Customers of a cafe credited with pioneering Melbourne’s famous coffee culture piled flowers and condolences outside on Saturday, Nov. 10, mourning its well-known co-owner, Sisto Malaspina, who was stabbed to death in an attack police have called an act of terrorism.
Malaspina, 74, a familiar face behind the coffee machine at the city-center Pellegrini’s cafe, was killed in the attack on Friday, his business partner Nino Pangrazio told The Age newspaper.
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Having a chat and sharing a meal with Sisto Malaspina, a true Melbourne legend, is one of the many reasons I love what I do. You can read the result on @sbsfood via the link in my bio ⤴️ . . . . #Melbourne #VisitMelbourne #VisitVictoria #Australia #SeeAustralia #MelbourneLessentiel #travel #instatravel #travelgram #Australie #voyage #igersmelbourne #foodporn #melbournefood #melbourneeats #lpfood #eater #RestaurantAustralia #italian @australia @visitmelbourne
“Many, many tears have been shed,” Pangrazio said.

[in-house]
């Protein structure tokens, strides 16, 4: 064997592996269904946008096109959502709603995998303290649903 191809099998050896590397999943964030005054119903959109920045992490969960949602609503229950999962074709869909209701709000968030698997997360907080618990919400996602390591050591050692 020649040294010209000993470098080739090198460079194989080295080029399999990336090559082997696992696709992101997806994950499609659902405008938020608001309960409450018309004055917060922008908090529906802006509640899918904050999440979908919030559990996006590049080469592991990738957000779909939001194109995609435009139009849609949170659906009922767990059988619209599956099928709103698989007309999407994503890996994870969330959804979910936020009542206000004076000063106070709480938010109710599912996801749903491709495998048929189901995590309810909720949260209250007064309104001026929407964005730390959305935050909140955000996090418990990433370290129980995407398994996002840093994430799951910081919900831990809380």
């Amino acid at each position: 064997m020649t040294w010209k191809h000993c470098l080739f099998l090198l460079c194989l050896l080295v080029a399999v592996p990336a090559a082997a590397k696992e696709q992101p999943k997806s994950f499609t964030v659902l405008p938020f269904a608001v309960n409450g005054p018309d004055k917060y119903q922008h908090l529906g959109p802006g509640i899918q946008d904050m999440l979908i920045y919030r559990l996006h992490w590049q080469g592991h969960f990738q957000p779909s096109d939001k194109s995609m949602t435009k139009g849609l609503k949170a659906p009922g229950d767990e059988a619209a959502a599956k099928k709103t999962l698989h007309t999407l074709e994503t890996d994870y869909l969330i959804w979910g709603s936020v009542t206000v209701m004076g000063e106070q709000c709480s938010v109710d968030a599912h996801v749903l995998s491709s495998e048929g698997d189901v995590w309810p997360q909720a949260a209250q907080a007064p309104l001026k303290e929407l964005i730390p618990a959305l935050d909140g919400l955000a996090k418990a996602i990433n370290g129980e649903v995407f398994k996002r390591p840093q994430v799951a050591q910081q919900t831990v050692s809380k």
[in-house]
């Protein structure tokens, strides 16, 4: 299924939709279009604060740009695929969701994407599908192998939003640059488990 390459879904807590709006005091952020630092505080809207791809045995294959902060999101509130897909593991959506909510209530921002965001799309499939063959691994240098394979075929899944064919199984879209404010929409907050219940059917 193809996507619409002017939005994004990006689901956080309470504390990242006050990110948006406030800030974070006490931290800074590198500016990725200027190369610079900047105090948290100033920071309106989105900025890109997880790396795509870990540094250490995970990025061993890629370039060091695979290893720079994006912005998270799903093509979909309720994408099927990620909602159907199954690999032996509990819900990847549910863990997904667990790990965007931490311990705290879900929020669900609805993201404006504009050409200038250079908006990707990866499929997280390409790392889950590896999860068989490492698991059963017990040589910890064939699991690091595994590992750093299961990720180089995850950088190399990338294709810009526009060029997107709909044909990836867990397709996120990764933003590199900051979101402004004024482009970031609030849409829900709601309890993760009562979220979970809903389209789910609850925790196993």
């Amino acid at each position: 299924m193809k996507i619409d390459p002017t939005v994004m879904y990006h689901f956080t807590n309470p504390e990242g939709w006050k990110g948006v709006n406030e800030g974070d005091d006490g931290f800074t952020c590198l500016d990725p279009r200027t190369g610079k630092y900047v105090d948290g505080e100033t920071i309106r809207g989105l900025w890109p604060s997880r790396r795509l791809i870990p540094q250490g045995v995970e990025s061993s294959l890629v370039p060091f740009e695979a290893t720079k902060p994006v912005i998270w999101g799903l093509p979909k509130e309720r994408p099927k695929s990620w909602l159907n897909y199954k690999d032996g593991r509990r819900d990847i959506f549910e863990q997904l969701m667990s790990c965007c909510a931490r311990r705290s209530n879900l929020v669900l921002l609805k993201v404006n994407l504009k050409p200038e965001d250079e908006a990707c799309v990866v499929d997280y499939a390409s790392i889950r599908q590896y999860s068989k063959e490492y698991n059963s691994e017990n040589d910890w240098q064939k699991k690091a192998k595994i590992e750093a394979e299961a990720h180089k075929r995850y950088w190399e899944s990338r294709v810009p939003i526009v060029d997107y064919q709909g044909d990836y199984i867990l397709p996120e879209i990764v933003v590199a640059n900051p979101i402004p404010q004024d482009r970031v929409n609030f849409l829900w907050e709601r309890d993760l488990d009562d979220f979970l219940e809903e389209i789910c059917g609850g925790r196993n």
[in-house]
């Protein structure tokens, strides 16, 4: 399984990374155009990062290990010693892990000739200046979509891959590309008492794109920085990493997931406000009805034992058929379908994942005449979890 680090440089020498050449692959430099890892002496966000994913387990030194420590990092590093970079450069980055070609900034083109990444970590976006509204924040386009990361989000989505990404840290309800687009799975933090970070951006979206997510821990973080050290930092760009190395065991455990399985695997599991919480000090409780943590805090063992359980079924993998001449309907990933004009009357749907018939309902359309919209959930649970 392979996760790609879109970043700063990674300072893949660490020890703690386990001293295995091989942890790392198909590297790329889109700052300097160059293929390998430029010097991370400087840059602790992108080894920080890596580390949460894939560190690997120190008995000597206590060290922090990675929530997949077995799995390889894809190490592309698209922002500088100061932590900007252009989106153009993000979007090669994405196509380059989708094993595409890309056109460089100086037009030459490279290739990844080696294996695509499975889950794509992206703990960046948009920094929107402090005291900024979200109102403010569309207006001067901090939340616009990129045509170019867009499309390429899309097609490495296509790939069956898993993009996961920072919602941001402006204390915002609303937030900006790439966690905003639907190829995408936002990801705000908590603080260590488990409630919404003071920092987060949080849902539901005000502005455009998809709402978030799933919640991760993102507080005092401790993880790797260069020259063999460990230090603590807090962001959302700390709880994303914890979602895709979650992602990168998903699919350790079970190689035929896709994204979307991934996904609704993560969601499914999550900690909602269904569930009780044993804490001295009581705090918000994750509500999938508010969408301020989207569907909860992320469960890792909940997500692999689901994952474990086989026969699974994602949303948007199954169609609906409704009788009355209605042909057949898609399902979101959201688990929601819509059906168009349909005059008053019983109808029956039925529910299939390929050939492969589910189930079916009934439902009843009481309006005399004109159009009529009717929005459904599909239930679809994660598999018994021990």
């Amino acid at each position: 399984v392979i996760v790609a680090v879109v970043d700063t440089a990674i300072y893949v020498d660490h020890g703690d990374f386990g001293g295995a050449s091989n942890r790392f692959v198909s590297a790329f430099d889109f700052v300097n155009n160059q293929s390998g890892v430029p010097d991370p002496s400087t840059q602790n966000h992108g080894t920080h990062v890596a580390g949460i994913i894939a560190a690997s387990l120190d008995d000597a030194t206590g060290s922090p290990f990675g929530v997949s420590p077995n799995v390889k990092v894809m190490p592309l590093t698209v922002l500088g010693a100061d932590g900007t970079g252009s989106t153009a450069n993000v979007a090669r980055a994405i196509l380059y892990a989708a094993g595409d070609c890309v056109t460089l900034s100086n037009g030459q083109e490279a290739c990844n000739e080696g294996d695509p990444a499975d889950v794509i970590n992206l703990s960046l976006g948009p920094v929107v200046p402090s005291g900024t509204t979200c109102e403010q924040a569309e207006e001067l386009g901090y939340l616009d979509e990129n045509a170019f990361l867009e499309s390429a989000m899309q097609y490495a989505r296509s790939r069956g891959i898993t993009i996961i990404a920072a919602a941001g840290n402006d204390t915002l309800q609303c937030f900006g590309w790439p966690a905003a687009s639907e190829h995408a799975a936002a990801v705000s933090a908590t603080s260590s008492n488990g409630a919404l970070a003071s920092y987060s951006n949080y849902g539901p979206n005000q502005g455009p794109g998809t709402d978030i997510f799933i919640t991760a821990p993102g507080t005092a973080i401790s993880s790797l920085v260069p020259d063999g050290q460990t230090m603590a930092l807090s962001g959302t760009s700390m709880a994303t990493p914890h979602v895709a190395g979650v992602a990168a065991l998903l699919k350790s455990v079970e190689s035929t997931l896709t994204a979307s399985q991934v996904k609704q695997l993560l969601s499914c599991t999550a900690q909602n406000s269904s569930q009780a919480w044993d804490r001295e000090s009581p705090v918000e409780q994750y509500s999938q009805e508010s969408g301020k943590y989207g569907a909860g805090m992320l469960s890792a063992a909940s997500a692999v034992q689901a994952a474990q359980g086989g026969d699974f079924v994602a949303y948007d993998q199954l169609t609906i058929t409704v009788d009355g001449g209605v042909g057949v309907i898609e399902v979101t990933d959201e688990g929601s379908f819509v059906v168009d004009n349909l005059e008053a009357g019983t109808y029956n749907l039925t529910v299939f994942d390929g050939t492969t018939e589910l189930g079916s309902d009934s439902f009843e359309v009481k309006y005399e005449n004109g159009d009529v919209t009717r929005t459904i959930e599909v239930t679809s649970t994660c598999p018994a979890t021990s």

Police have not confirmed his identity, only saying a 74-year-old city worker was killed by a Somali-born man who set fire to a truck laden with gas cylinders just outside the cafe before stabbing three bystanders.
The two others were wounded.
Pellegrini’s, a cosy corner bar with 50s-style checkerboard tiles on the floor, was closed on Saturday but dozens of customers gathered outside, leaving flowers and tributes on the doorstep. The phone rang out when Reuters called.
“Sisto, il mio cuore si spezza,” Oscar-winning actor Russell Crowe wrote on Twitter, using the Italian for “my heart breaks.”
“I’ve been going to Pellegrini’s since 1987. Never been to Melbourne without dropping in on my man,” Crowe wrote, one of many celebrities to pay their tributes.
An Italian immigrant, Malaspina took over the cafe with Pangrazio in 1974, Pangrazio says in a Melbourne City Council video from 2014 that features the famous coffee house.
They have hardly changed a thing about it since – serving espresso coffee and fresh pasta that Malaspina said in the video learned to cook from his grandmother.
“Pellegrini’s has witnessed a lot of change over its 60-odd years—but embraced very little of it,” Hospitality Magazine said in a 2017 profile. “This is the way food should be done. It’s not contemporary food. It’s secular, traditional, home cooking,” Malaspina is quoted as saying in the article.
“Everyone on this end of the city knew him,” Brendan Nottle, who has worked in an office across the street for two decades, told the Australian Broadcasting Corporation.
“He had huge personality. He was always up and about, almost theatrical, in Pellegrini’s. He was a guy with a great heart,” he said, adding his death leaves a “massive hole” in the community.
By Tom Westbrook